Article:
Friday, July 01, 2016
The forest fire for the trees...
Hugh Fitzgerald is one of those in the Counter-Jihad Mainstream whom I have called the "asymptotic analyst" (see my still incomplete Glossary for a definition of the term as I use it). In a nutshell, an asymptotic analyst is a Counter-Jihad analyst who comes relatively close to glimpsing the full enchilada, the full catastrophe of the problem of Islam (namely, that it entails Islam itself and all Muslims), but for one reason or another, shrinks back from this horrifyingly logical conclusion.
An exquisite example of this was evident in Hugh's recent essay on an episode of the Jihad of Lawfare that occurred back in April, when a posh seaside café in southern California was sued by some Muslima patrons because of what they alleged was essentially Islamophobic discrimination by the staff against them. The café, however, stood its ground and eventually Counter-Jihad attorney David Yerushalmi stepped in to defend them from the lawsuit. So far, the description of the incident sounds like a garden-variety episode of Mohammedan lawfare we've seen happen many times over the years, and as yet does not rise to -- or veer sideways into -- a tertiary problem of asymptotic analysis.
However, when the story first broke on Jihad Watch, and I read the details more carefully, it occurred to me at the time, in the comments thread to that article, to notice and call attention to the forest for the trees: the trees being the specific litigious Muslimas, the café defending itself from accusations of "discrimination", and the valiant Counter-Jihad attorney who steps in to help them -- and the forest being some facts which everyone else in the Counter-Jihad, apparently, but me have ignored. When Hugh Fitzgerald with his talent for words articulates these facts, the forest becomes as lushly apparent as if evocatively limned by Arthur Rackham's illustrations for the Brothers Grimm fairy tales. At least, apparent to me; evidently not to Hugh (or anyone else in the Counter-Jihad).
Thus Hugh's description:
The seven Muslim women were quick to get a lawyer, and to bring suit against the café for what they described as anti-Muslim “discrimination” against them. Their argument was that they were singled out for being asked to leave because they were Muslims wearing hijabs.
This is part of the trees Hugh is so intent on highlighting.
Next, he delves into the forest, without knowing it:
The café’s owners pointed out that much of the café’s clientele consisted of Muslims; that among those patrons were women in hijabs who were routinely served, and, indeed, that very night, other hijab-wearing women were in the café and served without incident; that far from having an anti-Muslim policy, the café welcomed Muslim patrons, who were particularly attracted to the Urth Caffé by its ban on alcohol; that up to 90% of the patrons on Friday nights were Muslims, and it would have made no sense for the café’s owners to enforce an “anti-Muslim” policy which would be devastating to their business; and finally, that one of the café’s co-owners, Jilla Berkman, was herself a Muslim.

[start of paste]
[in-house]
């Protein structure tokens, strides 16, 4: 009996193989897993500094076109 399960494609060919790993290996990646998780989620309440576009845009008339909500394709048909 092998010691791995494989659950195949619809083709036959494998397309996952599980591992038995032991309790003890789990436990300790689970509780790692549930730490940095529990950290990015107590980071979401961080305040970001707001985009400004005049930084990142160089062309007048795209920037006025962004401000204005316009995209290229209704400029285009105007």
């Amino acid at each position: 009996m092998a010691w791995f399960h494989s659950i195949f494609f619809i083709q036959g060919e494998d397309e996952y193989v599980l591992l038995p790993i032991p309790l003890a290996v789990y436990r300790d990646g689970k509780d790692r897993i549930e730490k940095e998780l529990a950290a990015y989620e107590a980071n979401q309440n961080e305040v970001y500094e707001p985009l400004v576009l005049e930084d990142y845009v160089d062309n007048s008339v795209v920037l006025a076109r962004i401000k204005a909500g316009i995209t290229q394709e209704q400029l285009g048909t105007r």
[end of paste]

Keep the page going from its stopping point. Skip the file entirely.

The irony here is that Hugh is adducing this forest not to call attention to the forest, but rather to bolster his case about the trees! It's not as if we can show that Hugh is unaware of the forest. Not only is he not unaware of it, he presents that forest in its full bloom, as rich and heady as the Black Forest of Germany. Which brings the oddity of his lapse into stark relief.
This irony of Hugh's myopia to the forest is, moreover, exquisitely expressed in his essay title: "Civilizational Jihad" at the Urth Caffé. The problem is, the only Civilizational Jihad Hugh can see in this incident is the instigation of the seven Muslimas and their subsequent lawsuit. And certainly he's right about that; it is part of the Civilizational Jihad (along with a diverse panoply of other types of Jihad). His essay, however, seems oblivious to the other, deeper, more insidious Civilizational Jihad of a posh California café having a clientele that
1) consists of many Muslims; that
2) among those patrons were women in hijabs who were routinely served (and, indeed, that very night, other hijab-wearing women were in the café and served without incident); that
3) far from having an anti-Muslim policy, the café welcomed Muslim patrons, who were particularly attracted to the Urth Caffé by its ban on alcohol; that
4) up to 90% of the patrons on Friday nights were Muslims; that
5) it would have made no sense for the café’s owners to enforce an “anti-Muslim” policy which would be devastating to their business; and finally, that
6) one of the café’s co-owners, Jilla Berkman, is herself a Muslim.
And this is but a glimpse of a microcosm of the forest that is growing by leaps and bounds across not only America, but also the entire West. The forest is the massively increasing infiltration of Muslims into the fabric of our societies, in nearly every institution, in nearly every facet of our lives; and along with this, a growing and amorphous inculcation in us non-Muslims of a resigned acceptance of this metastasizing presence as a fait accompli. Given the dangers of Islam, this is indeed a veritable forest fire.
And Smokey was right: Only we can prevent forest fires. But will we? Not if we continue to fixate only on the comparatively fewer trees and fail to see the broader, subtler, more devastating epidemic all around us, under our very noses. When even the Counter-Jihad indulges this selective perception, I have dim hopes.
When the story first broke on Jihad Watch, and I registered a more abbreviated version of this argument, naturally the Jihad Watch regular "Angemon" zoomed in to pester and attack me; and naturally, none of the other Jihad Watch regulars came to my aid.